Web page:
Public outrage over the fact that domestic prices have not decreased in line with declining global pricing over the past two months is growing. Every two weeks, the Indian Oil Corporation revises diesel, petrol, and kerosene export prices. It does so monthly for other commodities like cooking gas and aviation fuel.

On June 25, Nepal Oil Corporation last lowered the price of petroleum products. Petrol’s cost per liter was dropped by Rs 20 to Rs 179, diesel’s cost per liter was reduced by Rs 29 to Rs 163, and kerosene’s cost was also decreased by Rs 29 to Rs 163.

Declining foreign reserves and Import Restrictions

The government of Nepal has continued to impose a two-month import restriction on some luxury products as the foreign exchange reserves are declining. According to a Cabinet decision, the temporary ban on mobile phones costing more than $300, alcoholic beverages, automobiles, and motorcycles with engines larger than 150cc would last until December 15. The gross foreign exchange reserves decreased 2.0 percent to 9.35 billion in mid-September 2022 from 9.54 billion in mid-July 2022.

On August 30, the government lifted import restrictions from a few “luxury” products; these items included tobacco, large televisions, toys, playing cards, and diamonds, however, it maintained the ban on importing vehicles, motorcycles, cell phones, and alcohol.

Due to the government’s continued restrictions on imports and restricted liquidity in the banking sector, the Dashain shopping season came to a tepid conclusion with fewer options for holiday shoppers. The ban on mobile phones, cars, heavy motorcycles, and alcoholic beverages made festival sales sluggish.

Customs revenue fell as a result of the government banning some imports to boost foreign exchange reserves. The restriction has caused a 22 percent drop in revenue for the current fiscal year compared to the same period last fiscal year.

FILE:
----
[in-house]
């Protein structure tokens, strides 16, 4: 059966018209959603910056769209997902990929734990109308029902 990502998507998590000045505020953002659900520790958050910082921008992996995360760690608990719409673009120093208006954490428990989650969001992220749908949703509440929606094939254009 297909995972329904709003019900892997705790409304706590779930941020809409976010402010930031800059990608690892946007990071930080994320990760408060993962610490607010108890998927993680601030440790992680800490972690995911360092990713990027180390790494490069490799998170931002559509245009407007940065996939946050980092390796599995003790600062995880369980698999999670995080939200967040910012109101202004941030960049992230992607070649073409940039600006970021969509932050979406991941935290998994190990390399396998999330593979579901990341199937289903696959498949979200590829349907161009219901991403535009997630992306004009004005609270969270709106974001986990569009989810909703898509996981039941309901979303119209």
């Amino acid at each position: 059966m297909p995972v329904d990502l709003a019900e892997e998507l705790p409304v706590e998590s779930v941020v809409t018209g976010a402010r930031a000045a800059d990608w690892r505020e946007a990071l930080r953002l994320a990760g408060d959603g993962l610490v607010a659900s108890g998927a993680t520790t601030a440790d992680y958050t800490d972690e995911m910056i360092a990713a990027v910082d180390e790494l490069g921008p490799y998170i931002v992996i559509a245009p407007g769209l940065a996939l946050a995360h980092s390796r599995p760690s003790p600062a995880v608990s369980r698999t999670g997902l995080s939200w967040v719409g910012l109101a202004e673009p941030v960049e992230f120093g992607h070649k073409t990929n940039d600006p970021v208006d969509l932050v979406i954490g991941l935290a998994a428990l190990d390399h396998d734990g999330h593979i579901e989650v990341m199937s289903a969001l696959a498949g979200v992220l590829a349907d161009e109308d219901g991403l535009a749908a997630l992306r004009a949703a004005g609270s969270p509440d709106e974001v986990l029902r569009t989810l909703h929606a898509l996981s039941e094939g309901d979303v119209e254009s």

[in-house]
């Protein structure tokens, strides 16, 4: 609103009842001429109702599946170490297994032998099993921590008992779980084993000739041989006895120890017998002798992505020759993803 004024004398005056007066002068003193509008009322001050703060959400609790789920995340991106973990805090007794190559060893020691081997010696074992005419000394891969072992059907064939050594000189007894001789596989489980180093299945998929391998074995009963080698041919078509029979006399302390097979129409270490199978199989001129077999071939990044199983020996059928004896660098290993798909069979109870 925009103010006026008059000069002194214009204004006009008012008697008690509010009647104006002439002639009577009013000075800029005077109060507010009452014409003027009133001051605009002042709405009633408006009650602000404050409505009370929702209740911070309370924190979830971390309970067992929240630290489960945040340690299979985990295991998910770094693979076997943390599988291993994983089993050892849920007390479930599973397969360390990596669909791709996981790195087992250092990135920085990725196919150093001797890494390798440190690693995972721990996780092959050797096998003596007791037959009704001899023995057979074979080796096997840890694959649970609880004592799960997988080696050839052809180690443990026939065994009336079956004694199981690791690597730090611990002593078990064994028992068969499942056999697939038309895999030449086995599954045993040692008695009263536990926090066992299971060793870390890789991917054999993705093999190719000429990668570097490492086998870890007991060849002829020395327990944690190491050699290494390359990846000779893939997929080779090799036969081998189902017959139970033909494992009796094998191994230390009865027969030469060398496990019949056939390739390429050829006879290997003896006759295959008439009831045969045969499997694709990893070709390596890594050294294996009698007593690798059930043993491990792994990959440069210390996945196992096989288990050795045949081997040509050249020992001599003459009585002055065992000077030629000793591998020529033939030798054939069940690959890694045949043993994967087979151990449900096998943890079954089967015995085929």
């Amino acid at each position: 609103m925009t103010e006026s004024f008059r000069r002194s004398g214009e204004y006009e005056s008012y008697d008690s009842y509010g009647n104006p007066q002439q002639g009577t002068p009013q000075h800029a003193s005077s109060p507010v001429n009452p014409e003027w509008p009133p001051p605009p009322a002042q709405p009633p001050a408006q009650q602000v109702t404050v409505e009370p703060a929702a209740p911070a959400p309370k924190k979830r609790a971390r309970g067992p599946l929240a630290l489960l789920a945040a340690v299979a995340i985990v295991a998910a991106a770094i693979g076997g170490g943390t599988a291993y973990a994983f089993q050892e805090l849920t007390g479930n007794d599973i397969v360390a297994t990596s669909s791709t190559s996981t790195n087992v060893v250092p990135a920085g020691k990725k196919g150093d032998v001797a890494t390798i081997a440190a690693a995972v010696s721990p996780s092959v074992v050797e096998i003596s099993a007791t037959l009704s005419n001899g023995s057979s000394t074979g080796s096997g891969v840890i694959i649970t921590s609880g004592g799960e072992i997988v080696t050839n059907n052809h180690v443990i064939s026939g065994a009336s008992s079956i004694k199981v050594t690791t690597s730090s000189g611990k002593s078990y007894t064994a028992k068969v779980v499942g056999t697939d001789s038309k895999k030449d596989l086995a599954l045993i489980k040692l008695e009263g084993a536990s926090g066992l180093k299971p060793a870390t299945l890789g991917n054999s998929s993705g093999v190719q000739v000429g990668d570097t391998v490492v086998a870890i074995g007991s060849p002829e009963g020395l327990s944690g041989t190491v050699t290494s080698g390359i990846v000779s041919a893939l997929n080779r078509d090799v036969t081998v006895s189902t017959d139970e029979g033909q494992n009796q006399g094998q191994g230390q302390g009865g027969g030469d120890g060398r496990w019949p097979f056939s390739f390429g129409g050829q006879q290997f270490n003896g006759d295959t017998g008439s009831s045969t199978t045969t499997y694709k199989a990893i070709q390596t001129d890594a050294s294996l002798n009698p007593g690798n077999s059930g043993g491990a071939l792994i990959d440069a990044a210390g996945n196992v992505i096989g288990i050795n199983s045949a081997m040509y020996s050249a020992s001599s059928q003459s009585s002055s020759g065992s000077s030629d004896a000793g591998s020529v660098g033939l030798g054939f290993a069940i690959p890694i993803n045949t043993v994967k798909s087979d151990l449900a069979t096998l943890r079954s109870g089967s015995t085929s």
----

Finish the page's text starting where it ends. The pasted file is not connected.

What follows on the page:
Electricity trade with Bangladesh

Nepal has agreed with Bangladesh to conclude a trilateral agreement on power trade with India. Sheikh Hasina, the prime minister of Bangladesh, formally requested India to import power from Nepal during her state visit in early September. In August, Nepal and Bangladesh came to an understanding that the Nepal Electricity Authority and Bangladesh Power Development Board would submit a request for a trilateral power trade agreement to NTPC Vidyut Vyapar Nigam Ltd (NVVN) of India in order to permit the export of 40 to 50 megawatts of power produced in Nepal to Bangladesh. By 2040, Bangladesh plans to purchase 9,000 megawatts of electricity in total. Bangladesh has committed to buy 500 megawatts of electricity from the Upper Karnali Hydropower Project that the Indian firm Grandhi Mallikarjuna Rao (GMR) will construct.

Since India is located between Nepal and Bangladesh, and the two nations do not share borders, India’s participation will be essential to facilitate the exchange of electricity between them. In addition, Bangladesh has consented to the cooperative development of the 383MW Sunkoshi-3 Hydropower Project. The Baharampur-Bheramara cross-border transmission line, which connects Bangladesh and India, will be used by the nations to exchange power. If this trade agreement is signed, it would open a leeway for third-country electricity trade beyond India.